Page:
For many centuries now, people have been making big piles of hay out of the dialogues of Plato. Each pile created has the remarkable property of closely resembling its maker. Totalizing philosophers are absolutely positive that Plato’s hodge-podge of dialogues all piece together to make a nice neat system. Nietzsche said that Plato was boring because the Greek was a philosopher first and a citizen second. I.F. Stone, the late great investigative journalist, accused Socrates, Plato’s beloved teacher and mentor, of fascism. Enter Keith Quincy, who, while never using the “F” word (neither did Stone), is quite adamant that Plato was anti-democratic.
Quincy is absolutely correct about this. It’s difficult to understand how a blatantly imperialistic work like The Republic ends up being taught as a positive model of democracy, but many of us have read it as such in high school. Plato is quite clear, in even the most fumbling translation, that the philosopher should be king, that democracy, in a word, sucks, and, while he’s at it, that poets and musicians have no place in his ideal “republic.” Go figure.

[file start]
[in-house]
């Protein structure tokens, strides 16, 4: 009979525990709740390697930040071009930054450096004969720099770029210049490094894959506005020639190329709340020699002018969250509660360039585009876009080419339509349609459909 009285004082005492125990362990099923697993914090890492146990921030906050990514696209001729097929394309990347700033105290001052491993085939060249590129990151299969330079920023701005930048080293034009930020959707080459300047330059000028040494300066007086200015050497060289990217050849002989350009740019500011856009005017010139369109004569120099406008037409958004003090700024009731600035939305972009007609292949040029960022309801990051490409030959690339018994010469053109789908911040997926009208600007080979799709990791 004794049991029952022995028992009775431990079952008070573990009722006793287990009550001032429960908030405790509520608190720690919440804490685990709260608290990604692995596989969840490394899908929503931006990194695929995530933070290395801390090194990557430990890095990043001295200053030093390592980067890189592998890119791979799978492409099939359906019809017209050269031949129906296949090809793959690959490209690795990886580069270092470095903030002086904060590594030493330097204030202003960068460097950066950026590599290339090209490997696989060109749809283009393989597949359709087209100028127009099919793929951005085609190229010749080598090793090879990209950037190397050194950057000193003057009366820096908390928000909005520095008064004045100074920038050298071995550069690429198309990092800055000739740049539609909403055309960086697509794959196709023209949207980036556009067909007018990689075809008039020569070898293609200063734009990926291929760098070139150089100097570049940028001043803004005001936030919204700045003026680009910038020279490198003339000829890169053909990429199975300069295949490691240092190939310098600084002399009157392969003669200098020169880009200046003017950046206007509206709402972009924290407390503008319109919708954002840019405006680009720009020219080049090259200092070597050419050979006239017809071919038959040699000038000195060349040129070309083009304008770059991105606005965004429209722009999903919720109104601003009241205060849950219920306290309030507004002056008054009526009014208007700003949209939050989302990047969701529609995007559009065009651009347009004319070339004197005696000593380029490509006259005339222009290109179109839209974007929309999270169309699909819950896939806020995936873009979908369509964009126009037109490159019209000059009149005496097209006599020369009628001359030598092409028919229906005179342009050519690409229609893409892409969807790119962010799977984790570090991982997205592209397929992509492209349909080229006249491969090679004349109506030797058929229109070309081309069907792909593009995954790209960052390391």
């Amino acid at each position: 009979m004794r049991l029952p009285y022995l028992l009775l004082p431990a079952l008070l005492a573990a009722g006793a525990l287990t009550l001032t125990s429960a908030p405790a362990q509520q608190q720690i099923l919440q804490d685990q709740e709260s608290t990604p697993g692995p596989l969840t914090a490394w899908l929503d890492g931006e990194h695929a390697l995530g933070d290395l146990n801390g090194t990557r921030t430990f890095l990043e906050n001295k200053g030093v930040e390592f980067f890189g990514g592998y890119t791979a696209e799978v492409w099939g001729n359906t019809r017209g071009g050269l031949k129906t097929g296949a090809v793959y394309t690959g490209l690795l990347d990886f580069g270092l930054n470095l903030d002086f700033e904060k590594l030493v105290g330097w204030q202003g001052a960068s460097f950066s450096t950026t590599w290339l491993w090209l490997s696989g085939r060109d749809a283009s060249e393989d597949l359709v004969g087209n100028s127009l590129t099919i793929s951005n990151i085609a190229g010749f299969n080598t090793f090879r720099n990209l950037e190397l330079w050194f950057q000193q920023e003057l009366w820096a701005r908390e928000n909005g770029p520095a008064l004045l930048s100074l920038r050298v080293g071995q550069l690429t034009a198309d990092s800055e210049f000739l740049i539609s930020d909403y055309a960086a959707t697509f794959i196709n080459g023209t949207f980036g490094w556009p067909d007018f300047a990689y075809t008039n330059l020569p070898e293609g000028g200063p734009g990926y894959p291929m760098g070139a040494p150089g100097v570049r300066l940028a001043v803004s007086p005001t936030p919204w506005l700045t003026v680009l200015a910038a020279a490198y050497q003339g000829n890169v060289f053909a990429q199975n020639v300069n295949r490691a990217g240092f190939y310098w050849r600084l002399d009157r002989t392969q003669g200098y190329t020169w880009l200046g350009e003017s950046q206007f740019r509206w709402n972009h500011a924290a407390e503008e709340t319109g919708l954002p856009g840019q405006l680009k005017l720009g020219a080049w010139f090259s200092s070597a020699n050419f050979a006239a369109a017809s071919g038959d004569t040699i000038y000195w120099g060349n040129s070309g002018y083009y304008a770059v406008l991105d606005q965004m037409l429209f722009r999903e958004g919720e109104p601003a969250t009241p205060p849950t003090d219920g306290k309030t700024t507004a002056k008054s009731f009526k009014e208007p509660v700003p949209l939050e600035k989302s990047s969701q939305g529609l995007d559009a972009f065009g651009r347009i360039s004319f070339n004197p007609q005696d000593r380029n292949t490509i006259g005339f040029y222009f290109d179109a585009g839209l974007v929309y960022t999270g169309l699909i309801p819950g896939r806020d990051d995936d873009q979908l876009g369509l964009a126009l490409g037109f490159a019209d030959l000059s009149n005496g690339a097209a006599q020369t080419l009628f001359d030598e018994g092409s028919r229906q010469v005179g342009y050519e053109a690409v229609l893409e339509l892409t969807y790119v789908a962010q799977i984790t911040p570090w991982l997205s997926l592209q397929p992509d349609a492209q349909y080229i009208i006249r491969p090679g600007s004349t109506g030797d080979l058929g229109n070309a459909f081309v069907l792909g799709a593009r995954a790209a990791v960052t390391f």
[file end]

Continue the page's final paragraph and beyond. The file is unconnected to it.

Quincy likens his one-volume collection of the dialogues to a can of condensed milk. It’s much better than that; I always found reconstituted condensed milk pretty vile stuff. But the analogy is otherwise apt: what we get here is the meat of the dialogues. Purists and snobs will complain that this is a Reader’s Digest condensation, but Quincy is smarter than that. This single volume version of Plato provides a much-needed service for students and teachers, as Plato’s dialogues are notoriously long-winded and frequently obscure. Each dialogue is prefaced with a brief introduction which provides not only a general road map of where the particular dialogue is going but also some juicy, provocative historical and (when possible) biographical bits. The combination of context and road map makes this a perfect book for an introduction to ancient philosophy course.